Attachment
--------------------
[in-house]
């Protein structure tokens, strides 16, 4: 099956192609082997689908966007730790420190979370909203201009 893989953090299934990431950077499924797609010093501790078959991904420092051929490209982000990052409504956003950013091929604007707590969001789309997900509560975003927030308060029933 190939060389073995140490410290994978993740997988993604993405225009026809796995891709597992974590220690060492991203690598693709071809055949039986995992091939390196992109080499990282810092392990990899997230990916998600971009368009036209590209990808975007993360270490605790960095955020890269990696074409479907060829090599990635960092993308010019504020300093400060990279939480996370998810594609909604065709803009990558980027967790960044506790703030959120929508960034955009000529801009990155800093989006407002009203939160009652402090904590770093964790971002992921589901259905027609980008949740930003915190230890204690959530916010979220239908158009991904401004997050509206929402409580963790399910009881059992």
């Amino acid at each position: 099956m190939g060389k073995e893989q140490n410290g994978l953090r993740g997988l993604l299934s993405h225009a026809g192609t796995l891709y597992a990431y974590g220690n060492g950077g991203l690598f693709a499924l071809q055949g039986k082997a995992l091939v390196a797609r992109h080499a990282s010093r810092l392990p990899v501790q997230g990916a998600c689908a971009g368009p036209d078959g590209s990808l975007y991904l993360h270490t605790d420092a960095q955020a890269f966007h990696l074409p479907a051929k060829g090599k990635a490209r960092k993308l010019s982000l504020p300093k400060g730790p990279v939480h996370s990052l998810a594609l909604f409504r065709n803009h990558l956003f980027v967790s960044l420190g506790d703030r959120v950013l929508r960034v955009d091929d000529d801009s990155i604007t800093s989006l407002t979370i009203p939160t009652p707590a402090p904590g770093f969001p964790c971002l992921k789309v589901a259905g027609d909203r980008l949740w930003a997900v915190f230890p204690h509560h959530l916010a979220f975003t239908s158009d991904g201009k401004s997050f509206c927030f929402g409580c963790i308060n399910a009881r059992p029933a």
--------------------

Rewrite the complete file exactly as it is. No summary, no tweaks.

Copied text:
[in-house]
């Protein structure tokens, strides 16, 4: 099956192609082997689908966007730790420190979370909203201009 893989953090299934990431950077499924797609010093501790078959991904420092051929490209982000990052409504956003950013091929604007707590969001789309997900509560975003927030308060029933 190939060389073995140490410290994978993740997988993604993405225009026809796995891709597992974590220690060492991203690598693709071809055949039986995992091939390196992109080499990282810092392990990899997230990916998600971009368009036209590209990808975007993360270490605790960095955020890269990696074409479907060829090599990635960092993308010019504020300093400060990279939480996370998810594609909604065709803009990558980027967790960044506790703030959120929508960034955009000529801009990155800093989006407002009203939160009652402090904590770093964790971002992921589901259905027609980008949740930003915190230890204690959530916010979220239908158009991904401004997050509206929402409580963790399910009881059992």
């Amino acid at each position: 099956m190939g060389k073995e893989q140490n410290g994978l953090r993740g997988l993604l299934s993405h225009a026809g192609t796995l891709y597992a990431y974590g220690n060492g950077g991203l690598f693709a499924l071809q055949g039986k082997a995992l091939v390196a797609r992109h080499a990282s010093r810092l392990p990899v501790q997230g990916a998600c689908a971009g368009p036209d078959g590209s990808l975007y991904l993360h270490t605790d420092a960095q955020a890269f966007h990696l074409p479907a051929k060829g090599k990635a490209r960092k993308l010019s982000l504020p300093k400060g730790p990279v939480h996370s990052l998810a594609l909604f409504r065709n803009h990558l956003f980027v967790s960044l420190g506790d703030r959120v950013l929508r960034v955009d091929d000529d801009s990155i604007t800093s989006l407002t979370i009203p939160t009652p707590a402090p904590g770093f969001p964790c971002l992921k789309v589901a259905g027609d909203r980008l949740w930003a997900v915190f230890p204690h509560h959530l916010a979220f975003t239908s158009d991904g201009k401004s997050f509206c927030f929402g409580c963790i308060n399910a009881r059992p029933a």